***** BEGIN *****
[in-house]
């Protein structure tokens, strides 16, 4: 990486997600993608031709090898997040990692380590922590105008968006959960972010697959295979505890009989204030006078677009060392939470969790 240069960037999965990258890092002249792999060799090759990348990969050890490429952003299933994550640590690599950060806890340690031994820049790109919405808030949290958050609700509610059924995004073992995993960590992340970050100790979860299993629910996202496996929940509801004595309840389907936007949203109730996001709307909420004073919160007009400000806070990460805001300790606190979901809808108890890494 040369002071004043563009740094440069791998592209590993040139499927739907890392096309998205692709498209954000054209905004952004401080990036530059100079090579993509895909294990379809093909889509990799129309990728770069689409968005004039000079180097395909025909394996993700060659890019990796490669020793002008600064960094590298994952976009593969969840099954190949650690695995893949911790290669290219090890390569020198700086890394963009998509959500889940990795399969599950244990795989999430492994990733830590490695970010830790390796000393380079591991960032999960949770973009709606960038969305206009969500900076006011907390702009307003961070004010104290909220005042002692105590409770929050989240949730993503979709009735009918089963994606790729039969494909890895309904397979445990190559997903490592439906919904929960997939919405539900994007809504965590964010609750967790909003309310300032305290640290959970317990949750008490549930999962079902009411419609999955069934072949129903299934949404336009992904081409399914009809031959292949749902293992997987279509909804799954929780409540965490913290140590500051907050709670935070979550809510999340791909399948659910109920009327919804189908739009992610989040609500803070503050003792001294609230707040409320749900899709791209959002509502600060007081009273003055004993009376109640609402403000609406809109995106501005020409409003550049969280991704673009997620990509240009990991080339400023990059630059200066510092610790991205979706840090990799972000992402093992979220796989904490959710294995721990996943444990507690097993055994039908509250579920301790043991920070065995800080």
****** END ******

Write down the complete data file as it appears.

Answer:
[in-house]
């Protein structure tokens, strides 16, 4: 990486997600993608031709090898997040990692380590922590105008968006959960972010697959295979505890009989204030006078677009060392939470969790 240069960037999965990258890092002249792999060799090759990348990969050890490429952003299933994550640590690599950060806890340690031994820049790109919405808030949290958050609700509610059924995004073992995993960590992340970050100790979860299993629910996202496996929940509801004595309840389907936007949203109730996001709307909420004073919160007009400000806070990460805001300790606190979901809808108890890494 040369002071004043563009740094440069791998592209590993040139499927739907890392096309998205692709498209954000054209905004952004401080990036530059100079090579993509895909294990379809093909889509990799129309990728770069689409968005004039000079180097395909025909394996993700060659890019990796490669020793002008600064960094590298994952976009593969969840099954190949650690695995893949911790290669290219090890390569020198700086890394963009998509959500889940990795399969599950244990795989999430492994990733830590490695970010830790390796000393380079591991960032999960949770973009709606960038969305206009969500900076006011907390702009307003961070004010104290909220005042002692105590409770929050989240949730993503979709009735009918089963994606790729039969494909890895309904397979445990190559997903490592439906919904929960997939919405539900994007809504965590964010609750967790909003309310300032305290640290959970317990949750008490549930999962079902009411419609999955069934072949129903299934949404336009992904081409399914009809031959292949749902293992997987279509909804799954929780409540965490913290140590500051907050709670935070979550809510999340791909399948659910109920009327919804189908739009992610989040609500803070503050003792001294609230707040409320749900899709791209959002509502600060007081009273003055004993009376109640609402403000609406809109995106501005020409409003550049969280991704673009997620990509240009990991080339400023990059630059200066510092610790991205979706840090990799972000992402093992979220796989904490959710294995721990996943444990507690097993055994039908509250579920301790043991920070065995800080």